Hero of the Day

The Golden Games is one of the many whitewater SUP events in the state of Colorado but it’s the very first one of the season. Colorado had a serious cold snap come through which caused our river levels to drop leaving the conditions for the Games less than ideal. But the beautiful thing about our community is they know how to make the best out of just about any situation. Claire Chappell reminds us that when features change sometimes our board choice has to change along with it. Congratulations to Claire and Miles Harvey for winning the surf comp and Bodhi Harrison for taking 1st in the SUP Cross. The season is off to a great start here in Colorado. 
 
 
‘Hero of the Day’

To be honest, I’ve always been a bit of a hard-board snob. It’s what I learned on and it’s what I’m comfortable on. I’ll admit, I’ve said “no thanks” to friends many times when they’ve offered to let me surf their inflatables.
 
Enter the 2017 Golden Games surf comp. I arrived the night before to practice on the wave. The water wasn’t particularly high and a wave that I knew could at times be fast, floaty and easy to carve on, was actually really really tough; narrow, steep on one side, flushy on the other and with a huge shallow boulder just begging for some of your skin on the surfer’s right side. I was practicing with accomplished paddlers and we were all struggling just to make clean carves, let alone try for any tricks. I blamed the poor session partially on the 38 degree water and 39 degree air temps and left hoping I’d improve the next day.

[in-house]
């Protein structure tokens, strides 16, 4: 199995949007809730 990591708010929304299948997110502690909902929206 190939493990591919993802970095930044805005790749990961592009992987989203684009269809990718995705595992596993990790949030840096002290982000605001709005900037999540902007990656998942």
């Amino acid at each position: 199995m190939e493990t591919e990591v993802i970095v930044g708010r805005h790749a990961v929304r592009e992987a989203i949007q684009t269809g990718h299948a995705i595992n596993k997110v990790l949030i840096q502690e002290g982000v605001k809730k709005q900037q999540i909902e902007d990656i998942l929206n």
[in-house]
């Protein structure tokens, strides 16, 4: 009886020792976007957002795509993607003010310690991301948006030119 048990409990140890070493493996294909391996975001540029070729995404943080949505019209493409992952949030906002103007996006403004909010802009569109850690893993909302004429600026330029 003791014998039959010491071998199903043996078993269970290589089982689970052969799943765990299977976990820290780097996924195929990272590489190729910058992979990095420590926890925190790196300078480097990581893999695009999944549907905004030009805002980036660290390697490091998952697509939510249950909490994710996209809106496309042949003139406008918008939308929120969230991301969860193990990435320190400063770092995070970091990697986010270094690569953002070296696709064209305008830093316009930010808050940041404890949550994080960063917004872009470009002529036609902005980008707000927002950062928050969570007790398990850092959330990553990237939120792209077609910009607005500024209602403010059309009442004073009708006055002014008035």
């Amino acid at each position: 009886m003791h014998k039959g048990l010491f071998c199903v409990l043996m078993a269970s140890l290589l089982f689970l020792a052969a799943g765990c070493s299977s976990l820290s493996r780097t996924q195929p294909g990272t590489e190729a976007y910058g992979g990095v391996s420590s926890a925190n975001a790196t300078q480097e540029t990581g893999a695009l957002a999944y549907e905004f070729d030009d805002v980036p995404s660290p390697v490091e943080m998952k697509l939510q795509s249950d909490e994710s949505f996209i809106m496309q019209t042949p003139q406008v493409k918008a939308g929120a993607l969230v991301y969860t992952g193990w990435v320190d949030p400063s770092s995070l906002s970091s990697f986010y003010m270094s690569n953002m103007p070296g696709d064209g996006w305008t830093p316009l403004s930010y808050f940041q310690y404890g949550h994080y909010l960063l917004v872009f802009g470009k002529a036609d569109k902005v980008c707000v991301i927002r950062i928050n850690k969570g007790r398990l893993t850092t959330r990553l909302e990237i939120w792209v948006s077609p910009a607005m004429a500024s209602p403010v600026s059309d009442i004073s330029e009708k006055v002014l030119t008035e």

The comp-day morning warmup brought an equally unfortunate and somewhat comforting reality; even Miles Harvey wasn’t dialing this wave. Other trick-wielding shredders like Bodhi Harrison and Ben Smith were also having trouble doing their usual graceful moves. Instead of jumping in the water to practice, I went hunting…for an inflatable. I found an Inflatable River Surfer to borrow and got back just in time to take a couple quick runs at the wave before the Women’s comp began. I was blown away and so glad I had switched. The IRS performed exactly like I needed it to:
 
It’s lightness and buoyancy helped me save energy. My back leg didn’t have to work hard to keep the nose up and turning. The mellow edges helped too, after a few tries, I was finally completing carves on both the steep side and the flushy side. The length was perfect, long enough to stay in the wave but short enough to feel sporty and not pearl. I was even able to go for Ollies and some long lay-back braces with the board almost at a 90 degree grind, despite the steep angled seam on the left of the wave.
 
The other women in the comp used inflatables too and had similarly good rides for such a tricky little feature. Sure enough, as the Men got started, I noticed more and more of them asking around for inflatables. The competition took on a different face once surfers were able to stay in the wave and start slowly enhancing their bag of tricks as they learned the balance between the board, the wave and their bodies. It was cool to see how far people could push this combination. I saw some enormous carves with most of the board out of the water. I saw shove-its and spins. This frustrating water level was turned into a really fun SUP Surf competition. 
 
The IRS was the hero of the day, and claimed two first places and a second place to prove it. There are so many different wave shapes out there but now I know I want an IRS in my quiver and it’s a board I will be getting to know more in the future. 

Highlight video from the weekends SUP Cross by Bodhi Harrison.
 

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Daily Stoke

badfish, stand, up, paddle, SUP, paddleboard, rivers, whitewater, MVP, runningBadfish Co-Owner Mike Harvey paddling the 2016 9′ MVP on the Salt River Canyon in Arizona.